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I've some questions on Brian M Scott's proof for Proving $f(x) = 0$ everywhere. Please do combine my thread with the original which might be easier to read. Thank you.

Let $f:[0,1] \to\mathbb{R}$ be continuous and $f(0) = f(1) = 0$. Suppose that for all $x \in (0,1)$, there exists a $0 < d < \min\{x,1-x\}$ such that: $f(x) = \frac12\Big(f(x-d) + f(x+d)\Big)\;. $ $^{\huge{1}}$ $ \text{Prove that } f(x)=0 \text{ everywhere} $.

My version of Brian M Scott's Proof (by Contradiction) $^{\huge{2}}$:

Suppose that $f$ is not identically $0$. Then $f$ attains a non-zero extremum at some point $c\in(0,1).$ Let $A=\{x\in[0,1]:f(x)=f(c)\}$. } Since $f$ is continuous, $A$ is closed and has a least element $a$. $^{\huge{3}}$ $^{\huge{4}}$ By definition of $A$ , $a \in (0,1]$.
Then there exists $0 < d<\min\{a,1-a\}$ such that $f(a)=\frac12\Big(f(a-d)+f(a+d)\Big).$

But since $f$ attains its maximum at $a$, $f(a)=f(a-d)$ $^{\huge{5}}$, which is impossible.

Question 1: How can I understand this complicated definition of $f(x)$ intuitively? This might help me with better understanding this problem.

Question 2: Is there a direct way to show this? Why choose to prove by contradiction?

Question 3: I don't understand why we need $A$ to be closed?

Question 4: On top of Question 3, wouldn't Extreme Value Theorem here be enough? I'd just say: "Since $f$ is continuous, then by Extreme Value Theorem, $A$ has a least element $a$."

Question 5: $max f(x) = f(a)$ means $ f(a) \geq f(x) $ for all $ x \in domf$. How does this imply $f(a) = f(a - d)$?

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Question 2 is a good one i don't see a direct proof for this one, did a left another question open ? – Dominic Michaelis Feb 17 '13 at 15:00
Sorry, what did you mean by "did a left another question open?" Thank you for your help so far. – dresserse Feb 17 '13 at 15:28
If all questions are answered, would you be so kind to accept an answer? – Dominic Michaelis Feb 17 '13 at 16:44
Thank you very much Dominic Michaelis! Yes, of course! I stepped away. – dresserse Feb 17 '13 at 17:05
up vote 3 down vote accepted

Mh how to descripe the function the best, the function has the property, that it is the mean of two symmetric positioned values.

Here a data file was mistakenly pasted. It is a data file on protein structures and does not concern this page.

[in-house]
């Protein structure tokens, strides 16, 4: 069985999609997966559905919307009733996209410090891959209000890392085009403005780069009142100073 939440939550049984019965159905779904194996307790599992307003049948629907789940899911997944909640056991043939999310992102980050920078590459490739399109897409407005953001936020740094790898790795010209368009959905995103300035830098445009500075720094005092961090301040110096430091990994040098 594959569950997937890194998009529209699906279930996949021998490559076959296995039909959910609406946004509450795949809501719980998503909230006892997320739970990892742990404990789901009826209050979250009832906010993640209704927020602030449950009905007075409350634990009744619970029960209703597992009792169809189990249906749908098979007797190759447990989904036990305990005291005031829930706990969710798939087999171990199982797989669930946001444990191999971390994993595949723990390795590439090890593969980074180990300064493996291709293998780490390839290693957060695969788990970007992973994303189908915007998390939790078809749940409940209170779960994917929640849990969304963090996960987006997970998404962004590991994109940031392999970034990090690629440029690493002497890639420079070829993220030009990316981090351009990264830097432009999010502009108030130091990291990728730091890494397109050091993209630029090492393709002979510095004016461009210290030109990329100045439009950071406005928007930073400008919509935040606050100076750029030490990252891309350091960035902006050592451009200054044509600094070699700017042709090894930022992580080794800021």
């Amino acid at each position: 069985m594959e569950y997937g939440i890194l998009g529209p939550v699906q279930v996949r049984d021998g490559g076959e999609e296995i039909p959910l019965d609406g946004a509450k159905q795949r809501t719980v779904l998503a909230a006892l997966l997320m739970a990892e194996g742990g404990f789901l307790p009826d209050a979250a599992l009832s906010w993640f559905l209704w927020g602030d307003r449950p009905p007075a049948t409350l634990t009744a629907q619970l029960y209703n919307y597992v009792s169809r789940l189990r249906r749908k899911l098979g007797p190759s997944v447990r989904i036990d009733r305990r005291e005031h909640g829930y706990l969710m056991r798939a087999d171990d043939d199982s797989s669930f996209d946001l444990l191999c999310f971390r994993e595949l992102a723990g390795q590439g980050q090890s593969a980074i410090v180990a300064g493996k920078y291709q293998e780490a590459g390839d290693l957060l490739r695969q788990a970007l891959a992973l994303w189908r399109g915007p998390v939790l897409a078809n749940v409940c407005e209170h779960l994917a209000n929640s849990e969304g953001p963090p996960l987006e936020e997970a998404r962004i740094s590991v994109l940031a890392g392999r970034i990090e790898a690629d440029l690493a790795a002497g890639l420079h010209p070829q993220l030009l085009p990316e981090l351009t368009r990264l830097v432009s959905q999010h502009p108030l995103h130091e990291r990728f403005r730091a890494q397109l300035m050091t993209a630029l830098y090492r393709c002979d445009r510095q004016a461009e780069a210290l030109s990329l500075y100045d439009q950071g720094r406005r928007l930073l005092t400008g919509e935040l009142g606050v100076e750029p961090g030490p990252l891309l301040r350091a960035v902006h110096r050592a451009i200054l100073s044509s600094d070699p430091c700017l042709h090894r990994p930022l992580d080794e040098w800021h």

$A$ is closed because it is a preimage of a continuous function,
The extrem value theorem only works for compact sets.
Well since the Definition of your function you know $$f(a)=\frac{1}{2} (f(a-d)+f(a+d)) $$ because of $f(a-d)\leq f(a)$ and $f(a+d)\leq f(a)$ it follows $f(a-d)=f(a+d)=f(a)$

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Thank you. Some follow-ups: $\Large{\text{Question 1}}$ : What does “Mh mean”? $\Large{\text{Question 3}}$: Are you using this result: “f is continuous iff if the inverse image of every closed set is a closed set”? Is there something easier? $\Large{\text{Question 4}}$: Isn’t A closed and bounded? $A := {x \in [0,1] : … }$ $\Large{\text{Question 5}}$: Sorry, still don’t see this. How does $$ A \leq C \text{ and } B \leq C \text{ and } C = \frac{1}{2}(A + B) $$ imply $ A = B = C$? – dresserse Feb 17 '13 at 15:31
Mh means i am not sure if there isn't a better explanation, to question 3 yes that is exactly what i am using, to question for $A$ is bounded but not necessary bounded, taking for example the function $$g(x)=\left\{ \begin{array}{rl} \sin\left( \frac{1}{x}\right) & x\neq 0 \\ 1 & x=0\\ \end{array} \right. $$ the set $A$ would be not open nor closed. ok Taking $$C=\frac{1}{2} (A+B)$$ we know $$C\leq \max\{A,B\}.$$ But we even know $$C\geq \max\{A,B\}$$, so $$C=\max\{A,B\}$$. But since $A=B$ we know $A=B=C$ – Dominic Michaelis Feb 17 '13 at 15:33
@Dominic.Michaelis: Thank you very much. $\Large{\text{Question 3}}$: Do you mean $A$ is bounded in this question, but $A$ doesn't have to be bounded in general? I'm just a bit confused since you wrote "$A$" is bounded but not necessarily bounded"? $\Large{\text{Question 5}}$: How do we know $A = B$? – dresserse Feb 17 '13 at 16:20
oh my brain trolled me :D i mean $A$ is always bounded, but in general it doesn't need to be closed (can't correct the comment anymore). It is closed cause $f$ is continuous. – Dominic Michaelis Feb 17 '13 at 16:21
@Dominic.Michaelis: Great! Thanks. My last follow-up is: $\large{\text{Question 5:}}$ How do we know $f(a - d) = f(a + d$? The function $f(x)$ doesn't have to be symmetric about $x = a$? – dresserse Feb 17 '13 at 16:25

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